After the harrowing ghost story of Bag of Bones, Stephen King returns to TR90, the unincorporated Maine township, in The Girl Who Loved Tom Gordon. The titular girl is Trisha McFarland. Trisha wanders away from her brother and mother on a section of the Appalachian Trail to pee and, more importantly, get away from their bickering. When she finishes, she realizes she’s lost. When in doubt, she thinks, follow a stream. Streams empty into the ocean. Right?
No, this stream empties into New Hampshire, which is nowhere near the ocean. After a harrowing week in the woods, Trisha finds herself living off the land – checkerberries, beechnuts, and fiddle heads – fighting pneumonia, and possibly hallucinating. She hallucinates Tom Gordon, the popular closer for the Boston Red Sox in the late 1990’s. She hallucinates three robed figures telling her she is about to meet her destiny. And she hallucinates something that is following her.
Actually, something is following her. King uses the word “it” to imply Pennywise, but the demonic clown is never once mentioned. And while her supernatural encounters may or may not be caused by fever and fatigue playing tricks on her mind, something is following her. Even the ending leaves it up to the reader as to whether her stalker is a typical King monster or a more mundane denizen of the forest.
More frightening is Trisha’s continued turns away from civilization. At one point, because she passes through during midweek, she misses human presence by a mere few hundred yards.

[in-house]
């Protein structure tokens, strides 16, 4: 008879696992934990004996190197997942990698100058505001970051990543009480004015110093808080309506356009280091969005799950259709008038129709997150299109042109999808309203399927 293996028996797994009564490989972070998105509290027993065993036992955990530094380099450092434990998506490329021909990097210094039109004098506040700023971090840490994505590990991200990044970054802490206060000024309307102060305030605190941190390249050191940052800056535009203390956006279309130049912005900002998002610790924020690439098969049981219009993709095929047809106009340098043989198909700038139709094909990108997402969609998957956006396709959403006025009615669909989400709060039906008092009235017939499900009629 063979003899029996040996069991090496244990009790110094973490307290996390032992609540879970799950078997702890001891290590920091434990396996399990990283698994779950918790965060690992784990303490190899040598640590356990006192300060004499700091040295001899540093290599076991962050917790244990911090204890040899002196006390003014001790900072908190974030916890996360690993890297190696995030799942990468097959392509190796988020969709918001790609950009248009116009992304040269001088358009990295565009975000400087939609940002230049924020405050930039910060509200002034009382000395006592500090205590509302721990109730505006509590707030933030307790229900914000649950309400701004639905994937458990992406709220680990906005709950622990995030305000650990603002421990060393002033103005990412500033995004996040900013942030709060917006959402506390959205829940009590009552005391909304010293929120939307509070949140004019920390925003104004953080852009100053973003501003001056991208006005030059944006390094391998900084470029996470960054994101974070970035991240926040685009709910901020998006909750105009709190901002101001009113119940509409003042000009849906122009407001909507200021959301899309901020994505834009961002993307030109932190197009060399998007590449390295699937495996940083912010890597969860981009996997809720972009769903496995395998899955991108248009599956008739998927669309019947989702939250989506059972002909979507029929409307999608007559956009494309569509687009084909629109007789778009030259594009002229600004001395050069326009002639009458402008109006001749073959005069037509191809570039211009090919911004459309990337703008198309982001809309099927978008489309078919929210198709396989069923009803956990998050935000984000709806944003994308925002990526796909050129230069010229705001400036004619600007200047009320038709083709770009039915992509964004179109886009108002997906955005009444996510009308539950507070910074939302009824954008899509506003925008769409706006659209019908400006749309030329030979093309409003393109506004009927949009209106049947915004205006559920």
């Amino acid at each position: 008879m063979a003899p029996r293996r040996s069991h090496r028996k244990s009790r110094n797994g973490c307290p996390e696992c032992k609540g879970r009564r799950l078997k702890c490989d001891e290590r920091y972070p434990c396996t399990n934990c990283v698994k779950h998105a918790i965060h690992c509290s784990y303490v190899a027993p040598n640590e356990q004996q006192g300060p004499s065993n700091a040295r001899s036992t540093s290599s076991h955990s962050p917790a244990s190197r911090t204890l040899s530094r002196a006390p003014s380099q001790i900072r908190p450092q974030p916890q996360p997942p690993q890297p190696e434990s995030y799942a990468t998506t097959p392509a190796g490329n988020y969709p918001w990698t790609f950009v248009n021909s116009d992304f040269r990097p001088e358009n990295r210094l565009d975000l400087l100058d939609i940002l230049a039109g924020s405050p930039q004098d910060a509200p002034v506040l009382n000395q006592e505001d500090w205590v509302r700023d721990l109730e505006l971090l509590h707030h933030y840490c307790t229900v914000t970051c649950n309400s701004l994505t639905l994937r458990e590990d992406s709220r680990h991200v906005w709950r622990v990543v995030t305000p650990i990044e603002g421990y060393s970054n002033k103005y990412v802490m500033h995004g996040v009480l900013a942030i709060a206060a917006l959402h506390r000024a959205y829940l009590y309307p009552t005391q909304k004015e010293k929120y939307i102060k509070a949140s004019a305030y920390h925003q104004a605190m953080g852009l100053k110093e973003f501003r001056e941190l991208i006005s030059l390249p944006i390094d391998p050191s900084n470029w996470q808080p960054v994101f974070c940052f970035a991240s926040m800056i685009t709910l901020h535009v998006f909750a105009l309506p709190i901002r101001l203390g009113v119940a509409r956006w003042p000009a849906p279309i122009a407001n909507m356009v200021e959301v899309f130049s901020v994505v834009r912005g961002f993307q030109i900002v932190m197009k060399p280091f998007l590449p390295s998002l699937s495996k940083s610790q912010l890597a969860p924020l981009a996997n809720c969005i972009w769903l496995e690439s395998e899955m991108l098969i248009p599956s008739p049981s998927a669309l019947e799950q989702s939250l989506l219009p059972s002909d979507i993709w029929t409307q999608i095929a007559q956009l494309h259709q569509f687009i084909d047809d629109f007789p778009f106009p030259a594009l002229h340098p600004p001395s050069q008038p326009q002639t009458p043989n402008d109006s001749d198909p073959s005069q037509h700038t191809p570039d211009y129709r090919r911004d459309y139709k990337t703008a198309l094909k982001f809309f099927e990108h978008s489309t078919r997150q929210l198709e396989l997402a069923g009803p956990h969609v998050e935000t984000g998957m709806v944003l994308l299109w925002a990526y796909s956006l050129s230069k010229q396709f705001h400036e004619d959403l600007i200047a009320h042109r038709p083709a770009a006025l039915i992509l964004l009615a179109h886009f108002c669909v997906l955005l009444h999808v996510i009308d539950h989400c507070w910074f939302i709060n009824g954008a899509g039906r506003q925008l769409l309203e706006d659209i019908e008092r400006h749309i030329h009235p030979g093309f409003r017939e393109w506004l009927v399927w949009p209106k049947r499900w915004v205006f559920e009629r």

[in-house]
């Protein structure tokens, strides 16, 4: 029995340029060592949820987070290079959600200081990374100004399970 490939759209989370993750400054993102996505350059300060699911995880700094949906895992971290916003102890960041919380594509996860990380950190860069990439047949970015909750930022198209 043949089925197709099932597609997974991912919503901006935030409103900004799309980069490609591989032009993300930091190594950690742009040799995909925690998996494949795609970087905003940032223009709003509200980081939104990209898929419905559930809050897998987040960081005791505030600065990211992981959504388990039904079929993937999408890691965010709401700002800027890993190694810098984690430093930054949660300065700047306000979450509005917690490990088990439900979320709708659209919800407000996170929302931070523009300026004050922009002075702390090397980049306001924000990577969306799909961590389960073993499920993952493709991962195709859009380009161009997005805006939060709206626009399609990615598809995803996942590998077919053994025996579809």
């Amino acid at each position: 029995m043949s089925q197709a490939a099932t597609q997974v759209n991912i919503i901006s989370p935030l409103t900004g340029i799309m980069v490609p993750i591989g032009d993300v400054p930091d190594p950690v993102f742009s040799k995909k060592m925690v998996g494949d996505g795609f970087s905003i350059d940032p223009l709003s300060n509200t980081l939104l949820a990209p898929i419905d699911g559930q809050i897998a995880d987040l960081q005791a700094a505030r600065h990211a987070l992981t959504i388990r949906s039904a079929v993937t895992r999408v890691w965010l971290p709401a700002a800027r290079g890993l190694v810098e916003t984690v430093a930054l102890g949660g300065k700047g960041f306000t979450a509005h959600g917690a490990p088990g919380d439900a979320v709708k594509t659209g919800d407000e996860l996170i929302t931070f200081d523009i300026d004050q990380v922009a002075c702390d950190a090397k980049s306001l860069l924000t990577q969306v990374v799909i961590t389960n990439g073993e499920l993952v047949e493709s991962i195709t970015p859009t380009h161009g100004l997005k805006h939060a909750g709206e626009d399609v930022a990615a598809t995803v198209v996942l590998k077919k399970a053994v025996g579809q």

Two things mar this novel. First is King’s tendency to insert spoilers into the story. At several points, he references “the Trisha who emerged from the woods a week later,” which telegraphs a happy ending at points where the suspense should be ratcheted up. Second, King cannot seem to make up his mind if this is a supernatural story or simply a little girl lost in the woods. The former plays nicely into King’s Dark Tower series, but the latter, like Cujo, works on a level of terror many of us have known at some point in our lives. What’s more frightening than wandering aimlessly in Western Maine’s undeveloped forests, staggering toward Montreal with nothing in between?
Tom Gordon did keep me turning pages. Unlike the previous three or four King novels, this one is short, 265 pages in the version I read. And one thing that gives the novel its flavor is King’s love of baseball, particularly the Red Sox. It shines through as Trisha listens to the games on her Walkman, her only link to civilization during her ordeal.
Over all, this was a much better, more coherent work than, say, Desperation.